E & M: Review Part San

VERSION # 1.51

Last Updated 5:48 PM 2/22/2019

#1a) Imagine we have a sphere made of some sort of insulated material. Let's say that sphere has a charge of -2.5 C.

• What sort of information can you get from that situation using Gauss's Law?

We can create a spherical Gaussian Surface surrounding that sphere and use that to find the electric flux.

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#1b) Now add no more than 5 words to the previous question that would allow us to use Gauss's Law to find the Electric Field at some position outside of that shell.

Imagine we have a sphere made of some sort of insulated material. Let's say that sphere has a charge of -2.5 C uniformly distributed through the sphere.

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#1c) Explain the differences in verbiage between #1a and #1b

If the charge is uniformly distributed throughout the sphere we have the symmetry we need to be able to apply Gauss's Law.

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#1d) Consider the single-word change made to question #1a as follows:

Imagine we have a sphere made of some sort of conducting material. Let's say that sphere has a charge of -2.5 C.

How is it that we can easily use Gauss's Law to find the electric field at some position outside that sphere?

If the sphere is made out of a conducting material, the charges are all free to roam and will orient themselves to uniform distribution..... bringing us back to the symmetry we need to be able to use Gauss's Law to find the Electric Field.

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Let's make a double-extra effort to be intentional with our learning. Your MOST Gracious (and humble) physics instructor has henceforth and herewith provided the AP C learning targets for each of first 3 E & M units. Do you ever take a gander at those? (say YES!)

Anywho...

Here are the learning targets for our first three units Charges, Gauss, Volts. Please rate your understanding (from 1 - 5) for each target (Printable version is HERE)

 Charges Learning Targets Rating (A) Students should be able to use the principle of superposition to calculate by integration: (1) The electric field of a straight, uniformly charged wire. (2) The electric field and potential on the axis of a thin ring of charge, or at the center of a circular arc of charge (3) The electric potential on the axis of a uniformly charged disk. (B) Students should know the fields of highly symmetric charge distributions, so they can: (1) Identify situations in which the direction of the electric field produced by a charge distribution can be deduced from symmetry considerations (2) Describe qualitatively the patterns and variation with distance of the electric field of oppositely-charged parallel plates. (3) Describe qualitatively the patterns and variation with distance of the electric field of a long, uniformly-charged wire, or thin cylindrical or spherical shell. (4) Derive expressions for electric potential as a function of position in the above cases. Gauss Learning Targets (A) Students should understand the relationship between electric field and electric flux, so they can: (1) Calculate the flux of an electric field through an arbitrary surface or of a field uniform in magnitude over a Gaussian surface and perpendicular to it. (2) Calculate the flux of the electric field through a rectangle when the field is perpendicular to the rectangle and a function of one coordinate only. (3) State and apply the relationship between flux and lines of force. (B) Students should understand Gauss’s Law, so they can: (1) State the law in integral form, and apply it qualitatively to relate flux and electric charge for a specified surface. (2) Apply the law, along with symmetry arguments, to determine the electric field for a planar, spherical, or cylindrically symmetric charge distribution. (3) Apply the law to determine the charge density or total charge on a surface in terms of the electric field near the surface. Electric Potential/Potential Difference/Electric Potential Difference/ Volts FIELDS AND POTENTIAL OF OTHER CHARGE DISTRIBUTION (A) Students should be able to use the principle of superposition to calculate by integration: (1) The electric field of a straight, uniformly charged wire. (2) The electric field and potential on the axis of a thin ring of charge, or at the center of a circular arc of charge (3) The electric potential on the axis of a uniformly charged disk. (B) Students should know the fields of highly symmetric charge distributions, so they can: (1) Identify situations in which the direction of the electric field produced by a charge distribution can be deduced from symmetry considerations (2) Describe qualitatively the patterns and variation with distance of the electric field of oppositely-charged parallel plates. (3) Describe qualitatively the patterns and variation with distance of the electric field of a long, uniformly-charged wire, or thin cylindrical or spherical shell. (4) Derive expressions for electric potential as a function of position in the above cases.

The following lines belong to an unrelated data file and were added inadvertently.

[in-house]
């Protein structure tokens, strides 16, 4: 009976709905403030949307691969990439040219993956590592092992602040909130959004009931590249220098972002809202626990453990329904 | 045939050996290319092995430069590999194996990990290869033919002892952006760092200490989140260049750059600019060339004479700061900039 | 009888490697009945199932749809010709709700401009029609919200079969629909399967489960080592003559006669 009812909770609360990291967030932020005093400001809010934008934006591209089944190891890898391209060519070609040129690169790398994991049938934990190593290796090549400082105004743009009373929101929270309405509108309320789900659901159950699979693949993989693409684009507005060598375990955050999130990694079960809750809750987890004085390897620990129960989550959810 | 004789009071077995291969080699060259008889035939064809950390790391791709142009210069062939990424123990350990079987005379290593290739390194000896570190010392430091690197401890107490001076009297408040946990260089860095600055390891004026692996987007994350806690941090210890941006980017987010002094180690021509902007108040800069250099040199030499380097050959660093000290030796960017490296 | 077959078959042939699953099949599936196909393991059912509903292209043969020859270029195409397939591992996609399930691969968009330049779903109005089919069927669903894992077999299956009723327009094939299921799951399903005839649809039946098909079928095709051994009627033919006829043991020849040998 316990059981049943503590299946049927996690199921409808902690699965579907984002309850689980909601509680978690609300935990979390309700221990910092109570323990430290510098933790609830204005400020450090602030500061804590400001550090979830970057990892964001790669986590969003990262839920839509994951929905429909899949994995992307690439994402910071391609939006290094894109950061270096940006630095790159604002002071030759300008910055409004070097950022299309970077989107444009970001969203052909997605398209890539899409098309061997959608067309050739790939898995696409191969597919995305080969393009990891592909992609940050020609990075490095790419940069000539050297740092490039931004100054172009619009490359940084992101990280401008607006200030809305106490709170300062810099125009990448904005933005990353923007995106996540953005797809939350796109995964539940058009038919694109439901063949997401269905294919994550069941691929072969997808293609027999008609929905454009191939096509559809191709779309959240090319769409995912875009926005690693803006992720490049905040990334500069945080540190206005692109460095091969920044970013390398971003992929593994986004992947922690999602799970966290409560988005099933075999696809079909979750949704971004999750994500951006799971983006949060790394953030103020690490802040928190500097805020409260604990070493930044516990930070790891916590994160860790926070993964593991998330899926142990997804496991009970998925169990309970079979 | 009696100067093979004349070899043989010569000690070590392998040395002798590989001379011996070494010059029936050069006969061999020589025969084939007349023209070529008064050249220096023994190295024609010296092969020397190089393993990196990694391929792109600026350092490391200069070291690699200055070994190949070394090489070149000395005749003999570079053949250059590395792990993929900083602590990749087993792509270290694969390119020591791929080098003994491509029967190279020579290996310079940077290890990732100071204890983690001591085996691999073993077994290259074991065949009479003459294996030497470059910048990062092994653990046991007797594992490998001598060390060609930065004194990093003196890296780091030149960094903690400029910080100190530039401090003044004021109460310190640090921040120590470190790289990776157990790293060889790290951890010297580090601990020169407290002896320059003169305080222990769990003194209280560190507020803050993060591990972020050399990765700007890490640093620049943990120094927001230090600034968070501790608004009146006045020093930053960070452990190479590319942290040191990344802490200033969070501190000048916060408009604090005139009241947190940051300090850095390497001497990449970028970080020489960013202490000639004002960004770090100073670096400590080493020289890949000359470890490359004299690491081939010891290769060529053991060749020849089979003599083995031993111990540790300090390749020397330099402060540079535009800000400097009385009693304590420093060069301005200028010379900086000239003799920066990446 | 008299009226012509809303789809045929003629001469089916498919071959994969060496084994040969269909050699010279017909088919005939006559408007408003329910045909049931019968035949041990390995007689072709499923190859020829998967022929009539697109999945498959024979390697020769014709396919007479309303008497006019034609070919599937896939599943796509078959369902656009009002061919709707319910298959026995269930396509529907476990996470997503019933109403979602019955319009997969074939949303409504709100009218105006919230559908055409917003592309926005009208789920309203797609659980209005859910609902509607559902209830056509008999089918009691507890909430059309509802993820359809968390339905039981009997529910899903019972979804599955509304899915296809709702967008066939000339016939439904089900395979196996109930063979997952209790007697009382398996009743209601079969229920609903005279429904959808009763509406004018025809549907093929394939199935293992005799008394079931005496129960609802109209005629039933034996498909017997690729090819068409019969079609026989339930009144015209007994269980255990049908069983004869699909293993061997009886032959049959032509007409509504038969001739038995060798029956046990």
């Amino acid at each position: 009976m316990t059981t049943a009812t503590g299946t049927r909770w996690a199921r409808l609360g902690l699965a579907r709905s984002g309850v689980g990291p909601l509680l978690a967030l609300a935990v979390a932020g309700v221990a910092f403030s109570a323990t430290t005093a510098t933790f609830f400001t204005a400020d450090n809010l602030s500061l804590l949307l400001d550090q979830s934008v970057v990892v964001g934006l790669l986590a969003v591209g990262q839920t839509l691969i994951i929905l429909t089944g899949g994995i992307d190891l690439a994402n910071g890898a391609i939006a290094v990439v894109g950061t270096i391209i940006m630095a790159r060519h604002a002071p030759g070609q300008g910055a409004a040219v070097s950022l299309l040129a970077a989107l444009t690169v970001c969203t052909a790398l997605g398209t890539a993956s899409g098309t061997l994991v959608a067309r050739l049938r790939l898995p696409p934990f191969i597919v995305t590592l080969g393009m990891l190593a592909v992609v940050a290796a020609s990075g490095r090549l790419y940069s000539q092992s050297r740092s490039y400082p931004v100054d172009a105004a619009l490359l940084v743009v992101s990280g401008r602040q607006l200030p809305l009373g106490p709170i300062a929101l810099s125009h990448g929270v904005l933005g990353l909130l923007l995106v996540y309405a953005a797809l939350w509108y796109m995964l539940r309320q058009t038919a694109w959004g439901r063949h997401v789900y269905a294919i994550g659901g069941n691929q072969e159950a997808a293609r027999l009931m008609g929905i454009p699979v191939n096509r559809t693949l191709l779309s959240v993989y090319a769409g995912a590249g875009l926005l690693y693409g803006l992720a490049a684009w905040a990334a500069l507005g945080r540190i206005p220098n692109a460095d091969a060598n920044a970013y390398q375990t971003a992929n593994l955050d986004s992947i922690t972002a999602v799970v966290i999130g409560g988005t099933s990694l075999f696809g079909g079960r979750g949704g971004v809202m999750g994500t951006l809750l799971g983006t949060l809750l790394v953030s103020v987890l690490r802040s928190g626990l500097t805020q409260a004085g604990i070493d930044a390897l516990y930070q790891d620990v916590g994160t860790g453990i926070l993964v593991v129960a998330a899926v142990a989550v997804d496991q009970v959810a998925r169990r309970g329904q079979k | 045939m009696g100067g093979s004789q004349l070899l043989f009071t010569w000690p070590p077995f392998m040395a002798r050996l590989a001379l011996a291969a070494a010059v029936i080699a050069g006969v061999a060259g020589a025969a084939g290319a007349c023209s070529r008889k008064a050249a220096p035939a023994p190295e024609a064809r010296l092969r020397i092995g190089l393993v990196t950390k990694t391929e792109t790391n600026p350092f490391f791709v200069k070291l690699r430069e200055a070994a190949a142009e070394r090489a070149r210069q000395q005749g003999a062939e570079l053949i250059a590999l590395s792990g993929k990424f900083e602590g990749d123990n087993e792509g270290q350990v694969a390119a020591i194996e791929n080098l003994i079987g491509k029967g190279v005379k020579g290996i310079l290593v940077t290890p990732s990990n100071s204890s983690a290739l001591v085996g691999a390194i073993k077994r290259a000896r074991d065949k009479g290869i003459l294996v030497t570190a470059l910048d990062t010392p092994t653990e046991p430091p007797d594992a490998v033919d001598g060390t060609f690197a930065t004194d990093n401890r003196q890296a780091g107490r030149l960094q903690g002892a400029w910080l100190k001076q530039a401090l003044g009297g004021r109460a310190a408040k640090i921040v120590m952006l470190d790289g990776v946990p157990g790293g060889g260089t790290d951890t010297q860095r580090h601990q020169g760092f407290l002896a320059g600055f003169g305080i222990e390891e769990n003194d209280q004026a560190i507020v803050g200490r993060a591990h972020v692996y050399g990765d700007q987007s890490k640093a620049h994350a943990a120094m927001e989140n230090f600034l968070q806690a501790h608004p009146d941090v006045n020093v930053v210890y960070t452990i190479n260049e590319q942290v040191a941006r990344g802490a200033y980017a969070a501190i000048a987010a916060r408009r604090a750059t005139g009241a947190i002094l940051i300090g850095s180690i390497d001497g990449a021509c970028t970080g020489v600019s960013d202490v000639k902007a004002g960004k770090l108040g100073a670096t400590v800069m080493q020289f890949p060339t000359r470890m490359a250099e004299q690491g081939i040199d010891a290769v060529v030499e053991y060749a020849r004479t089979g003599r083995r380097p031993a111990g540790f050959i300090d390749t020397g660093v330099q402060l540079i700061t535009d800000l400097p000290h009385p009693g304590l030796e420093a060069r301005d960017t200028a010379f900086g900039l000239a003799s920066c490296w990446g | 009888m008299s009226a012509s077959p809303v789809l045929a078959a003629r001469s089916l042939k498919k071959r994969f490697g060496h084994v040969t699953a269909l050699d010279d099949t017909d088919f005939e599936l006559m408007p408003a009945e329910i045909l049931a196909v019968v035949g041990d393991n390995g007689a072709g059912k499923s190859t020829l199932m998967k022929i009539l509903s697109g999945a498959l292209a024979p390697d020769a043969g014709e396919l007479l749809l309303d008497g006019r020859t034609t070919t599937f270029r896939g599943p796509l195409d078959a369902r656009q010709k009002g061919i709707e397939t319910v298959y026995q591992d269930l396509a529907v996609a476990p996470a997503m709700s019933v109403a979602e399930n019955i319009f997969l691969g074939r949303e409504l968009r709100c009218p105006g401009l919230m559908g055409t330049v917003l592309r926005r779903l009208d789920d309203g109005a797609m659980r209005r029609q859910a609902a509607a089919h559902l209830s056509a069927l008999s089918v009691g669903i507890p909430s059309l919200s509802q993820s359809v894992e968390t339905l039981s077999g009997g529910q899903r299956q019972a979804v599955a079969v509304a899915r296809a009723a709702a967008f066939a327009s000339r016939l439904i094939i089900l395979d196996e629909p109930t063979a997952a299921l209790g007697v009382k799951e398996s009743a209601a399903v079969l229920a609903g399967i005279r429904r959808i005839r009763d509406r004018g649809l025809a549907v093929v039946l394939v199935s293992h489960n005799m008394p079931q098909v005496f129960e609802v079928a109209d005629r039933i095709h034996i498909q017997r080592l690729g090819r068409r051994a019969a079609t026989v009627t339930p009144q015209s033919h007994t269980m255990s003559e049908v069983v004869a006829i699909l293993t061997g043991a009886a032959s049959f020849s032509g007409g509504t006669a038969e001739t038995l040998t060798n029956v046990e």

(Printable version is HERE)

Now use this as a guideline to research/review/rewind/re-do topics that you need to brush up on.

Keep in mind, our book does MANY of these topics in the same order, but not all of them.